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6 Signs of Enabling Behavior

6 Signs of Enabling Behavior

When others bring up a loved one’s addiction, an enabler will choose to defend them instead of recognizing the problem

Having a loved one in Des Moines who is an addict can be very difficult to manage effectively. If you are not careful, you may end up enabling the poor choices. Before identifying some of the signs of enabling behavior, it is important to have a working definition of the term. A classic definition of enabling is to remove the natural consequences of an addict’s behavior. Instead of allowing him to face the results of his choices, the enabler takes on the responsibility and the pain. Although this is almost always done out of love, the result of enabling is the continuance of addictive behavior.

What Are Some Signs of Enabling Behavior?

Although this list is not exhaustive, the following are six common signs of an individual who is acting as an enabler for a loved one that is an addict:

  1. Making excuses – The enabler will often choose to make excuses for his loved one. The excuses might sound like, “he is just slow to grow up,” or “he can stop his drug use whenever he wants.” The key is that when others bring up this person’s addiction, you choose to defend her instead of recognizing the problem.
  2. Setting boundaries only to break them later – Boundaries are a key component of any health relationship but are especially important within an addiction. An enabler will regularly set boundaries, only to remove them when their loved one crosses the boundaries. One example would be stating that you refuse to let your unemployed daughter stay in the home while she is using drugs only to cave when she cries after coming home high.
  3. Allowing abuse – Abuse should never be tolerated or excused on any level. Unfortunately, one of the primary indicators of an enabler is physical or psychological abuse. If an addict is abusing you, no matter how much you love them, you have to get away..
  4. Giving money indiscriminately – Another sign of an enabling relationship is when you give your loved one money without any expectations. He can ask for $200 and promise to pay it back, but he doesn’t return it. Then, two weeks later, he might ask for another $50 saying he just needs it to get through until his next paycheck. If this is a pattern, the odds are that you are an enabler.
  5. Lying to cover for mistakes – Another common element of an enabler is when you lie in order to cover for your loved one’s mistakes. The context can vary greatly. You might be lying to your daughter about why her dad missed her birthday party or telling his boss that he is ill when you don’t even know where he is. If you have to cover for your loved one by lying, you are likely an enabler.
  6. Never bringing up rehab – If you know your loved one in Des Moines has an addiction and you choose not to bring up rehab or counseling, you are doing him a disservice. Further, you are acting as an enabler.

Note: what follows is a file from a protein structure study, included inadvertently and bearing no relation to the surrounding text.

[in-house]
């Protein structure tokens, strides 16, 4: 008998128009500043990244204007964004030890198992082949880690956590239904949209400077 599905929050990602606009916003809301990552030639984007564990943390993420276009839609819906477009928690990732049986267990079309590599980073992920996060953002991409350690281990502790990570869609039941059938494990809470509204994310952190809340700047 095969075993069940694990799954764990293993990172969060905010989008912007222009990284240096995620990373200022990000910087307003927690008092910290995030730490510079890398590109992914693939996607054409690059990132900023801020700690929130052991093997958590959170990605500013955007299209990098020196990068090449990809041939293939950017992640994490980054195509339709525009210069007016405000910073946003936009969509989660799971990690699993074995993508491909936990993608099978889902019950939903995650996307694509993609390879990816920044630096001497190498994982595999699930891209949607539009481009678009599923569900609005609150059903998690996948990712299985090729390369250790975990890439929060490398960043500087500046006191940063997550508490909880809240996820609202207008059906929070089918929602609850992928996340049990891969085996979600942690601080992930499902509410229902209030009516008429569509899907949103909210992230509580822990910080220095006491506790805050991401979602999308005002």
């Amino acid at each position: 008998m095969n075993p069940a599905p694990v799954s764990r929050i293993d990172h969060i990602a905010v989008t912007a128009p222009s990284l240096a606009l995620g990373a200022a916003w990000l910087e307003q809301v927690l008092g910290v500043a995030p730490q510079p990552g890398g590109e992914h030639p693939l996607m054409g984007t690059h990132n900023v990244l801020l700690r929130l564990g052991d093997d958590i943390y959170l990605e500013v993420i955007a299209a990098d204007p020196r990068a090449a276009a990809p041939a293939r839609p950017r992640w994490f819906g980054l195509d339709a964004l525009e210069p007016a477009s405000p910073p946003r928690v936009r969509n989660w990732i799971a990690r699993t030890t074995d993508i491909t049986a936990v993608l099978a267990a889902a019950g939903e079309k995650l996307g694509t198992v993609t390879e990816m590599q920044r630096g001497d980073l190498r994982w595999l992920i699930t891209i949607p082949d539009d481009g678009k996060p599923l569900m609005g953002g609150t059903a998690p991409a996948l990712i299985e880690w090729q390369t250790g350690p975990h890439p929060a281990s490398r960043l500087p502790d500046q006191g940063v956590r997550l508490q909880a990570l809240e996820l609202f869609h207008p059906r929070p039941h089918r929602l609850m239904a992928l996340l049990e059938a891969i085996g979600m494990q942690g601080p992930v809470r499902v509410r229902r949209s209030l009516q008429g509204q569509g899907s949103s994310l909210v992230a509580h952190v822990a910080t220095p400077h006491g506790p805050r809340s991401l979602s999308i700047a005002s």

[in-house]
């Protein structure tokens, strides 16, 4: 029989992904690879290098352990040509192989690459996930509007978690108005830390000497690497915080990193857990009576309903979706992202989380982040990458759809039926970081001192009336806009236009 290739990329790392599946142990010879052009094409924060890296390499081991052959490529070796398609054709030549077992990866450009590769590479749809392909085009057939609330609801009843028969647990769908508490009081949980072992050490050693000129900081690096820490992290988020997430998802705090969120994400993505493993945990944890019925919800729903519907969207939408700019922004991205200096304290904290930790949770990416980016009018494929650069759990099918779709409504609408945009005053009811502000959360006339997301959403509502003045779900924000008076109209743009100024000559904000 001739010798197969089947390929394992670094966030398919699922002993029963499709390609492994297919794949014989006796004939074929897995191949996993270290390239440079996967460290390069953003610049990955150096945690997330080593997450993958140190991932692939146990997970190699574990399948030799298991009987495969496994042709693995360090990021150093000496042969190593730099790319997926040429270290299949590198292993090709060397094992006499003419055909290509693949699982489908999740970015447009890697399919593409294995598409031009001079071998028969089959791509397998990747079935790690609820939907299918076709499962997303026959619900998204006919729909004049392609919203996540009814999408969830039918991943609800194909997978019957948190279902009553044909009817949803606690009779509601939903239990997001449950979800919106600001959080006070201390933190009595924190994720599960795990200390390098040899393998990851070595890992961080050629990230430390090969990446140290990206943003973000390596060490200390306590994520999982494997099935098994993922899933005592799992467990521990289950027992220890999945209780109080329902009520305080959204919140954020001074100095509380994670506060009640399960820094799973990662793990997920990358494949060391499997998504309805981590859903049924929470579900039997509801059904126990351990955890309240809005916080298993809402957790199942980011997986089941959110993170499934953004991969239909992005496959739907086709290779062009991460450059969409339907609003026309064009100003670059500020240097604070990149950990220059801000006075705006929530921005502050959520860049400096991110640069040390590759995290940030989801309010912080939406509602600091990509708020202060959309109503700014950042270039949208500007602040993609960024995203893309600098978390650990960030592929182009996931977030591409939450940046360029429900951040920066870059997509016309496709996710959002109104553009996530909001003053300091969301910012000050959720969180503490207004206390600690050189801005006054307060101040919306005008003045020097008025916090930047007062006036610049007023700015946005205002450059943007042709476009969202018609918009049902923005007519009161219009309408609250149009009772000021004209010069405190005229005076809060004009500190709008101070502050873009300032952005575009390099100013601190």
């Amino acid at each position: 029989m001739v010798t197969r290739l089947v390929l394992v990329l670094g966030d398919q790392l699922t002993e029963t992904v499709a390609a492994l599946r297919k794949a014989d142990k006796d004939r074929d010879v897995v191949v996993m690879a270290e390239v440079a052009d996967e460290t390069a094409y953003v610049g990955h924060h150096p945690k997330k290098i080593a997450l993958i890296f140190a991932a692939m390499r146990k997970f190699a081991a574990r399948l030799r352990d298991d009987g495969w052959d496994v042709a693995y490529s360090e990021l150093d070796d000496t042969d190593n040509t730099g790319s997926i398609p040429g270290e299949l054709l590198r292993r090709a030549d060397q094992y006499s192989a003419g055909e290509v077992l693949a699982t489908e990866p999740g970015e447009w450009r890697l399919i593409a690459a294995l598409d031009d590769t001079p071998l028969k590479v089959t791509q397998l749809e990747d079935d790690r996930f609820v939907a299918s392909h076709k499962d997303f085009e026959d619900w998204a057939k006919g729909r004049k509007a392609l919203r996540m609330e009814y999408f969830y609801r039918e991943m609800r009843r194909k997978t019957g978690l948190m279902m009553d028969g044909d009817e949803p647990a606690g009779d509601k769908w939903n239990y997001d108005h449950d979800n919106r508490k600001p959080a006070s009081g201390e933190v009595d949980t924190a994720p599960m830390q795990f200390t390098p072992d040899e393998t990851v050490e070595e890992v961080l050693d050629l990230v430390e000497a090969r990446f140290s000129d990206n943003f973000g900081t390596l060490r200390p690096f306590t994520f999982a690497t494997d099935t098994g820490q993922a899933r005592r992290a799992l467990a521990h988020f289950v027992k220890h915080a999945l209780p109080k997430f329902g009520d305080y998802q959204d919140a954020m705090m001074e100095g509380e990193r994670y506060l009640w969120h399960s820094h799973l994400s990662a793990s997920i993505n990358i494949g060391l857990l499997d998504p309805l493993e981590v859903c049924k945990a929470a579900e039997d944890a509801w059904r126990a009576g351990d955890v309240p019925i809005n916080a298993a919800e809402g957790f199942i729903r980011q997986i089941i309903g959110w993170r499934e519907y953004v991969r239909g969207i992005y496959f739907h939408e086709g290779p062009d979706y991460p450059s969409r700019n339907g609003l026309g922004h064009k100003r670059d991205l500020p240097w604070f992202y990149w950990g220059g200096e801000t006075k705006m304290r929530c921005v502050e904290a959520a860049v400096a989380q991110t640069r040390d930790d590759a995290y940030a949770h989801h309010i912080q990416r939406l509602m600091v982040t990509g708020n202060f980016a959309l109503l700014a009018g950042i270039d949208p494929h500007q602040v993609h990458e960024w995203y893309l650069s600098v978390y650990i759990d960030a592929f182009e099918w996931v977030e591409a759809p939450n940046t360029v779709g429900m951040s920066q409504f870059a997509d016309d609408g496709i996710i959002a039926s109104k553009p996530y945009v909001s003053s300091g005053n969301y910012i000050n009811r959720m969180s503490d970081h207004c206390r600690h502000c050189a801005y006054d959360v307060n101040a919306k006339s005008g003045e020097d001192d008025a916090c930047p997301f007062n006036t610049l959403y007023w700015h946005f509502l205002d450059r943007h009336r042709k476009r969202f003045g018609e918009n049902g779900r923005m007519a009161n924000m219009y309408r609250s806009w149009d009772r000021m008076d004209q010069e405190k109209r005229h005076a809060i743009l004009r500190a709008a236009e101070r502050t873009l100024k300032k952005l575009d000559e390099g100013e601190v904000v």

If You Are Enabling, It May Be Time for You to Seek Help Yourself

It can be aggravating at a deep level to deal with the fact that your loved one’s choices around addiction have had such a significant impact on your life. Choosing to ignore the pain or shine over the anger you feel because of it is not the path to a healthy life. Each time you choose to shield her from the consequences of her choices you extend her addiction.

Learning to break free from the enabling behavior can feel a lot like walking away from your loved one, but it is the best choice for you and for him. You will likely need a support system in Des Moines to create this shift in your life. Family or friends may be able to provide this safety net, but you could need more. Once spectacular resource to consider is Al-Anon. This is a group built around giving support to those struggling to get out of codependent relationships. It can be intimidating to consider going to a group like this on your own, but you can have some sense of what to including the following:

  • You can ask questions, or you can just observe.
  • Every meeting runs in accordance with its members, so it would be best to attend at least six meetings before making a decision about its usefulness.
  • Everyone is equal at Al-Anon.

You may also come to the recognition that it is time for you to seek professional help. If you start to wonder this, don’t wait. The help could be in the form of a counselor or psychologist. When life becomes too much to deal with, help is available, and you should seek it out.

You are not alone. Whenever you are ready to make the changes you need to make to recover mental and emotional health, there is support available. We can help you. We can answer your questions. The counselors at our toll-free, 24 hour helpline can help you learn more. They can help you find your way in Des Moines.